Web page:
I would have thought the “informing” role was prior and more important than the “and this is how you should all feel about the condition” bit (“informing” the public, rather than focused on “forming” public opinion), but autism community politics is legendary, and those politics obviously show through on days like WAAD.
I think there is another vital consideration which came up already in what I’ve mentioned; the importance of responding to existing public opinion, and it is because of this particular consideration that I am coming down more so on the side of Multicoloured Mayhem (right now, and if forced to choose between the two campaigns). Lately the news about autism coming through the media is a heavily negative one, with references to crime, school shooting, hackers, and autistic children seriously hurting their siblings. Add that to the recent discussions about euthanizing disabled children (and the somewhat frightening public response to the issue), and it seems a good time to be highlighting the positive and “difference” aspects of autism, over the more negative / “lets wipe out autism” (to put it coarsely) aspects.
It’s easy to argue against this conclusion. For one, it can be pointed out that there are also many overly and distortingly optimistic stories out there about autism right now too; ones over-stating autistic talents for instance, alongside TV shows and movies that romanticise autism. A second argument against the idea is that if public awareness campaigns are always in “response” mode – reacting to current public sentiments – then they will have to change each year (or every few years if you prefer). This constant changing creates confusion in the public’s mind, and lessens the impact generally of the approach taken any given year. Always shifting back and forth; the “truth” as such, lying somewhere unspoken in-between and on both sides at the same time.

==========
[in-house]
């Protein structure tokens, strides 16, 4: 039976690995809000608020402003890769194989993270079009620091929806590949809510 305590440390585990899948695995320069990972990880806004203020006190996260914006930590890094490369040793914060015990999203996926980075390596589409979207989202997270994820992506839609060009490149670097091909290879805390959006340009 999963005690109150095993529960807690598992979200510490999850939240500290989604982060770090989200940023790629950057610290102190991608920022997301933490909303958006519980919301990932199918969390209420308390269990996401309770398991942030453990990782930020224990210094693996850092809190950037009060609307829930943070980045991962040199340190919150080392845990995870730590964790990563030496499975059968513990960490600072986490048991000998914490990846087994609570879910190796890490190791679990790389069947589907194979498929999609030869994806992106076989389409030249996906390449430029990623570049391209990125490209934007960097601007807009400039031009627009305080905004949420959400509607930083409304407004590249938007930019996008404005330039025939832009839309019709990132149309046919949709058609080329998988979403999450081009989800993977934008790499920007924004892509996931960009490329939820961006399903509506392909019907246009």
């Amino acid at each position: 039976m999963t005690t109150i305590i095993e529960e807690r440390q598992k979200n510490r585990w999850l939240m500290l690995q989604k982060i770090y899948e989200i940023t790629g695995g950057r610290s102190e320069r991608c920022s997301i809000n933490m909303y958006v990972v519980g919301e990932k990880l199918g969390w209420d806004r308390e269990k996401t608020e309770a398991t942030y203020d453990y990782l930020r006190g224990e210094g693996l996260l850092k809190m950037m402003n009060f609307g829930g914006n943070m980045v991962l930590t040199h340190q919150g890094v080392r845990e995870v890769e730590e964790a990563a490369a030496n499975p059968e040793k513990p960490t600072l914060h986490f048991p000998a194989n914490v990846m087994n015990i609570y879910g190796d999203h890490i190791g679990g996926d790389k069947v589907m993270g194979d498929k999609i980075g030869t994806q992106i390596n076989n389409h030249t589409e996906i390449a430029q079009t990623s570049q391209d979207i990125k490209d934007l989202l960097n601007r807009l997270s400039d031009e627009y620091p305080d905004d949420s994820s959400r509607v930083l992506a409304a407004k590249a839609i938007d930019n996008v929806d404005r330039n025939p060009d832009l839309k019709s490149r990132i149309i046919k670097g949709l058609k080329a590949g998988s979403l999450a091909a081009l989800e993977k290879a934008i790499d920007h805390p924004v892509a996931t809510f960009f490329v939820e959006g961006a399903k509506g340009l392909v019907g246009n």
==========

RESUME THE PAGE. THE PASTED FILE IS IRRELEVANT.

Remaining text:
And so ultimately I return to my previous point; that it would be rather preferable to have these awareness days focused on raising awareness of autism and its huge variations. Thus combating at a more basic level the public misunderstandings and lack of knowledge about the condition itself. In doing so, in-roads would surely be made on also combating whatever the public perceptions towards autism are at the time – whether overly negative or overly positive, understanding the diversity within the spectrum assists an understanding that both messages are (arguably) always accurate.
Autism is a spectrum, of conditions and challenges and realities. Certain characteristics and issues bring together the grouping of autism, by definition; but just like the rest of humanity, people within the autism spectrum are still individuals. Individuals that can and do shift up and down the severity of the spectrum too. Autism is complicated; attempts to overly simplify the truths of autism – in my opinion – does everyone a disservice in the long run.